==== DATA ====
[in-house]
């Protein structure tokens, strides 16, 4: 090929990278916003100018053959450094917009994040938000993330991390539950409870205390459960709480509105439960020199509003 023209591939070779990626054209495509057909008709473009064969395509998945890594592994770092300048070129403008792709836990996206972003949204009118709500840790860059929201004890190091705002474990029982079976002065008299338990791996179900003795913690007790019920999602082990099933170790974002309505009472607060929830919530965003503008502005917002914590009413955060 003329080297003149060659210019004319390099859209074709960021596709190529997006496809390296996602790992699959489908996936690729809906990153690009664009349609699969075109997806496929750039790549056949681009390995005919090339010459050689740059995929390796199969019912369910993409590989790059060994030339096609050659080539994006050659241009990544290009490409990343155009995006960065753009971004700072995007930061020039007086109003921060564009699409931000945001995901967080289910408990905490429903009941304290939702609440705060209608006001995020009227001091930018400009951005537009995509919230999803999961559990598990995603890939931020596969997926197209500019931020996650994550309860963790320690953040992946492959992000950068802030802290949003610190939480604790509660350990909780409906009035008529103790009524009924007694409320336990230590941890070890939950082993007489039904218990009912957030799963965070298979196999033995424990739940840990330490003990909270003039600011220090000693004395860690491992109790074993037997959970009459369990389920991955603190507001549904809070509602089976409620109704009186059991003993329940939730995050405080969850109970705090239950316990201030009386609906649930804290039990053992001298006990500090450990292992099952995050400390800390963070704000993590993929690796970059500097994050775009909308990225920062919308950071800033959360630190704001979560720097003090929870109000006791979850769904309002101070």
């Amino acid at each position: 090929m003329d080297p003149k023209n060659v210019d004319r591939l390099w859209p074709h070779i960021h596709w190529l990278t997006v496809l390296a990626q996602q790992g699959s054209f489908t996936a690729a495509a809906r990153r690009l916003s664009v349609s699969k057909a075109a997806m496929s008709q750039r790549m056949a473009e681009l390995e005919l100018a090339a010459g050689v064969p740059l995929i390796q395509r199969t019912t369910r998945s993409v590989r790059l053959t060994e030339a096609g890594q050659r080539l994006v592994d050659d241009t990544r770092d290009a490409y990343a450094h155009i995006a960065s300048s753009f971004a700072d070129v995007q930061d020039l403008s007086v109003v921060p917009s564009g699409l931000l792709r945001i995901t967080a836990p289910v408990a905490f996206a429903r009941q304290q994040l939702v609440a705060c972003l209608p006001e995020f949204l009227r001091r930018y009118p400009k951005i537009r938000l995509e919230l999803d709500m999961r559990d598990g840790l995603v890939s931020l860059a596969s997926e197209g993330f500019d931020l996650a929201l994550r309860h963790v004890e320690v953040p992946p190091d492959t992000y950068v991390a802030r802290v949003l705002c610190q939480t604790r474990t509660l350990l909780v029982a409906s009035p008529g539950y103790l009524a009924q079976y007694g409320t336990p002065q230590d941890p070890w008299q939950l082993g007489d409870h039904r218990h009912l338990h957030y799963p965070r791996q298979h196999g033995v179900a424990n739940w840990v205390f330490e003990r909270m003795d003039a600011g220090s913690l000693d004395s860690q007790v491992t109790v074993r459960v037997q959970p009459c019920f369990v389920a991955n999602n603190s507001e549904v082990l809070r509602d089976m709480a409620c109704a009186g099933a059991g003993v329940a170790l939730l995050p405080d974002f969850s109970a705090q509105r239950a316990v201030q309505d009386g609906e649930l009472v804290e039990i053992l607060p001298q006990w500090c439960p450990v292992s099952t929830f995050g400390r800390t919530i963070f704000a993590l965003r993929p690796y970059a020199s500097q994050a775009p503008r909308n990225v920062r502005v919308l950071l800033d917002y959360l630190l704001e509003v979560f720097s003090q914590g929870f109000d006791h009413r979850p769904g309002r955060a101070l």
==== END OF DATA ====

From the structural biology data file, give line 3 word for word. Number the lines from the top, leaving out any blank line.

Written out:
């Amino acid at each position: 090929m003329d080297p003149k023209n060659v210019d004319r591939l390099w859209p074709h070779i960021h596709w190529l990278t997006v496809l390296a990626q996602q790992g699959s054209f489908t996936a690729a495509a809906r990153r690009l916003s664009v349609s699969k057909a075109a997806m496929s008709q750039r790549m056949a473009e681009l390995e005919l100018a090339a010459g050689v064969p740059l995929i390796q395509r199969t019912t369910r998945s993409v590989r790059l053959t060994e030339a096609g890594q050659r080539l994006v592994d050659d241009t990544r770092d290009a490409y990343a450094h155009i995006a960065s300048s753009f971004a700072d070129v995007q930061d020039l403008s007086v109003v921060p917009s564009g699409l931000l792709r945001i995901t967080a836990p289910v408990a905490f996206a429903r009941q304290q994040l939702v609440a705060c972003l209608p006001e995020f949204l009227r001091r930018y009118p400009k951005i537009r938000l995509e919230l999803d709500m999961r559990d598990g840790l995603v890939s931020l860059a596969s997926e197209g993330f500019d931020l996650a929201l994550r309860h963790v004890e320690v953040p992946p190091d492959t992000y950068v991390a802030r802290v949003l705002c610190q939480t604790r474990t509660l350990l909780v029982a409906s009035p008529g539950y103790l009524a009924q079976y007694g409320t336990p002065q230590d941890p070890w008299q939950l082993g007489d409870h039904r218990h009912l338990h957030y799963p965070r791996q298979h196999g033995v179900a424990n739940w840990v205390f330490e003990r909270m003795d003039a600011g220090s913690l000693d004395s860690q007790v491992t109790v074993r459960v037997q959970p009459c019920f369990v389920a991955n999602n603190s507001e549904v082990l809070r509602d089976m709480a409620c109704a009186g099933a059991g003993v329940a170790l939730l995050p405080d974002f969850s109970a705090q509105r239950a316990v201030q309505d009386g609906e649930l009472v804290e039990i053992l607060p001298q006990w500090c439960p450990v292992s099952t929830f995050g400390r800390t919530i963070f704000a993590l965003r993929p690796y970059a020199s500097q994050a775009p503008r909308n990225v920062r502005v919308l950071l800033d917002y959360l630190l704001e509003v979560f720097s003090q914590g929870f109000d006791h009413r979850p769904g309002r955060a101070l």